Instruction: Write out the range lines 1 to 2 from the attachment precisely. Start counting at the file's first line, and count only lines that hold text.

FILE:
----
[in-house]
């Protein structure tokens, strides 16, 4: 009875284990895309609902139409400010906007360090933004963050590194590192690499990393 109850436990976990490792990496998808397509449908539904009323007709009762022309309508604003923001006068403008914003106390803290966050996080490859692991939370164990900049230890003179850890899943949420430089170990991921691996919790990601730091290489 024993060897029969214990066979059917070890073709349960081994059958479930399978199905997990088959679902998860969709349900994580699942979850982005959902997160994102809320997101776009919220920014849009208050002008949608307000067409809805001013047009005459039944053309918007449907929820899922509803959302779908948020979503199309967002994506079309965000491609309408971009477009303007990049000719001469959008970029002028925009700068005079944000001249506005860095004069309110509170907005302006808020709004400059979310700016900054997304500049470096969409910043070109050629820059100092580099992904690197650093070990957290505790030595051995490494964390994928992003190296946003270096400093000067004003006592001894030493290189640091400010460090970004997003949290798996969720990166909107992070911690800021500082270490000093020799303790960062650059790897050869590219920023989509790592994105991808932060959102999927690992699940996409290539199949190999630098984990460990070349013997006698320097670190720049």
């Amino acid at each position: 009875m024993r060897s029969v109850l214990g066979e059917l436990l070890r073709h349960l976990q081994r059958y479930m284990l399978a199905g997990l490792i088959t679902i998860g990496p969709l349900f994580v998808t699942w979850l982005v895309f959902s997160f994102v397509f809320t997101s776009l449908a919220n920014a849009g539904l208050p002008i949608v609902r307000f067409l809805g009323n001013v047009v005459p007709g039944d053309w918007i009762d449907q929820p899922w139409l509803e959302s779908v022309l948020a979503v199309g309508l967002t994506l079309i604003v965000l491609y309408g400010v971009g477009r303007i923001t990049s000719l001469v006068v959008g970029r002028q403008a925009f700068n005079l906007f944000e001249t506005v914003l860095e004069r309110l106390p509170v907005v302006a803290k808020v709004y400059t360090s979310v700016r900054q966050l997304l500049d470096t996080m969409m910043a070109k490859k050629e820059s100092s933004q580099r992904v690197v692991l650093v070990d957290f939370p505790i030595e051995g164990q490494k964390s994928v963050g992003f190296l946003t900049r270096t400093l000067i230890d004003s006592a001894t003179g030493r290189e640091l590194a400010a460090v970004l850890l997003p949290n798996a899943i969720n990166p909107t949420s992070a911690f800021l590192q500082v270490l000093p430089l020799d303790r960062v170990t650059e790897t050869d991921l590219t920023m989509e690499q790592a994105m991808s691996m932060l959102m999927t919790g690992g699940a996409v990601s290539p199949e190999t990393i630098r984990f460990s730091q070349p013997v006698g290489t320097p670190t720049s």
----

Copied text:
[in-house]
């Protein structure tokens, strides 16, 4: 009875284990895309609902139409400010906007360090933004963050590194590192690499990393 109850436990976990490792990496998808397509449908539904009323007709009762022309309508604003923001006068403008914003106390803290966050996080490859692991939370164990900049230890003179850890899943949420430089170990991921691996919790990601730091290489 024993060897029969214990066979059917070890073709349960081994059958479930399978199905997990088959679902998860969709349900994580699942979850982005959902997160994102809320997101776009919220920014849009208050002008949608307000067409809805001013047009005459039944053309918007449907929820899922509803959302779908948020979503199309967002994506079309965000491609309408971009477009303007990049000719001469959008970029002028925009700068005079944000001249506005860095004069309110509170907005302006808020709004400059979310700016900054997304500049470096969409910043070109050629820059100092580099992904690197650093070990957290505790030595051995490494964390994928992003190296946003270096400093000067004003006592001894030493290189640091400010460090970004997003949290798996969720990166909107992070911690800021500082270490000093020799303790960062650059790897050869590219920023989509790592994105991808932060959102999927690992699940996409290539199949190999630098984990460990070349013997006698320097670190720049």